Oklahoma Women’s Coalition tries to make an impact through state legislation 

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Launched just seven years ago, Oklahoma Women’s Coalition (OKWC) has made an impressive impact on Oklahoma’s legislature, with even more changes anticipated this upcoming year.

Started in 2009 by Jean Warner, Donna Lawrence, Jan Peery and Pat Potts, the coalition serves to unite like-minded individuals and organizations within the state to advocate for the rights of women and girls. Those organizations include YWCA Oklahoma City, YWCA Tulsa, Girl Scouts’ eastern and western Oklahoma chapters and Oklahoma Nurses Association.

OKWC works with its partners across the state to establish coalition priorities before presenting those concerns to lawmakers. Additionally, OKWC hosts educational events to heighten awareness of those priorities and promotes partner events to effectively advocate statewide.

While driving any change is challenging, OKWC specifically focuses on four women’s rights areas: health and wellness, alternatives to incarceration, violence prevention and economic security.

“Unfortunately, Oklahoma is typically in the bottom five states for any factor in any of those areas,” said Danielle Ezell, executive director of OKWC.

Getting graded

The National Partnership for Women & Families organization, which performs comprehensive analysis of each state’s laws and regulations governing paid sick leave, protections for pregnant workers and other workplace rights for expecting parents, released its latest report Aug. 3.

The Expecting Better report shows Oklahoma, along with 12 other states, received an “F.” OKWC is working to change that.

Last year alone, OKWC worked with Oklahoma lawmakers to pass eight bills. Five focused on alternatives to incarceration. After analyzing statistics, Ezell said it was apparent where the coalition’s focus should be: “Oklahoma has the highest rate of female incarceration,” she said.

With only 26 counties in the state incarcerating women below the national average, Oklahoma currently has twice the amount of female inmates as any other state. The bills OKWC helped author and pass included House Bill 2479, which “reduces or eliminates minimum sentencing and reduces maximum sentences for convictions under the Uniform Controlled Dangerous Substances Act,” and House Bill 2472, which “allows district attorneys the discretion to file a charge as a misdemeanor offense rather than a felony after considering provided circumstances,” according to summaries on OKWC’s website.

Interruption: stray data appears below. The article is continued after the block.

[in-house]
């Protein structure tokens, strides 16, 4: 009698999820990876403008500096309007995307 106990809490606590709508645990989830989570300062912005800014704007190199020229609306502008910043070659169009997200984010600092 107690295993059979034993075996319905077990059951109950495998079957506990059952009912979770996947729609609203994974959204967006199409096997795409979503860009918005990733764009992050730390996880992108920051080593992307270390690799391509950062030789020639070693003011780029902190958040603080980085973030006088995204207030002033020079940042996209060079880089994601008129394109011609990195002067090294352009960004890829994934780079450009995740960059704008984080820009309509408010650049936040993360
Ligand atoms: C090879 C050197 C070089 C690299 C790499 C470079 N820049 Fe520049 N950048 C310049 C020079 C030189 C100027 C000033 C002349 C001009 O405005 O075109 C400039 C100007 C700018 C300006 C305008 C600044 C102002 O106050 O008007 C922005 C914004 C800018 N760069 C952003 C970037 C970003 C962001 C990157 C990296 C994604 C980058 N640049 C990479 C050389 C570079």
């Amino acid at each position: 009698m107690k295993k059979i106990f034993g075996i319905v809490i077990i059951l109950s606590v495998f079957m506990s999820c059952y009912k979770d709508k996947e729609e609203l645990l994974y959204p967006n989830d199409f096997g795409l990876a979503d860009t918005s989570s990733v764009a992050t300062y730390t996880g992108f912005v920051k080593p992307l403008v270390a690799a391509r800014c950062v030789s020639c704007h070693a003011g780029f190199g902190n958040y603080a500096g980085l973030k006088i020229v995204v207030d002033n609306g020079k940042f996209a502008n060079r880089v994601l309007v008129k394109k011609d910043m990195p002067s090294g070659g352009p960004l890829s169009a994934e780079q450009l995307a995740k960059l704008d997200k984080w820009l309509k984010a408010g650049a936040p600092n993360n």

Another successful step last year was the passing of Senate Bill 1196, relating to Oklahoma’s Parents’ Bill of Rights, which allows exceptions to parental consent regulations and allows minors to self-consent to sexual assault nurse examiner, or SANE, examinations if they have been sexually assaulted. Previously, due to Oklahoma’s stringent parental rights laws, minors with non-life-threatening injuries could not receive treatment or examinations — including forensic rape kits — by medical professionals without parental consent.

Equal pay

But OKWC isn’t always so successful.

House Bill 2929, or the Equal Pay Act, is a bill that would examine the issue of equal pay. It survived eight days of deliberation and voting before it died on the Senate floor.

“About 60 percent of employers have policies in place preventing or prohibiting employees from discussing pay,” Ezell said. “It prevents employees from having that discussion, potentially finding out they aren’t making as much and going to their manager to discuss why and what they may need to do, performance-wise, to see that pay increase.”

While there are laws in place that protect employees up to a management level regarding salary discussions, they lack protections for employees above management level, Ezell explained. HB 2929 would protect all employees discussing compensation and increase previously established fines.

Looking forward

From the concerns being presented by the network this year, Ezell said OKWC also plans to focus its attention toward the economic security sector. As a part of that, OKWC leadership remains hopeful that HB 2929 will be introduced again next year.

“We’ve already seen some opposition,” Ezell said, “but we’ve seen a lot of support for it as well.”

Already this year, OKWC has seen some success with its priority areas; in February, Gov. Mary Fallin signed an executive order directing state agencies to eliminate questions about prior felony convictions from initial employment applications.

OKWC also joined with nonprofit and state organizations to successfully prevent elimination or cuts to the child/childcare tax credit.

“I definitely think equal pay and paid family leave are two very exciting things I think that we’re going to see on the horizon,” Ezell said.

Learn more about Oklahoma Women’s Coalition at okwc.org.

Print headline: Unifying for change, Oklahoma Women’s Coalition brings together people and organizations to advocate for women’s rights legislation.

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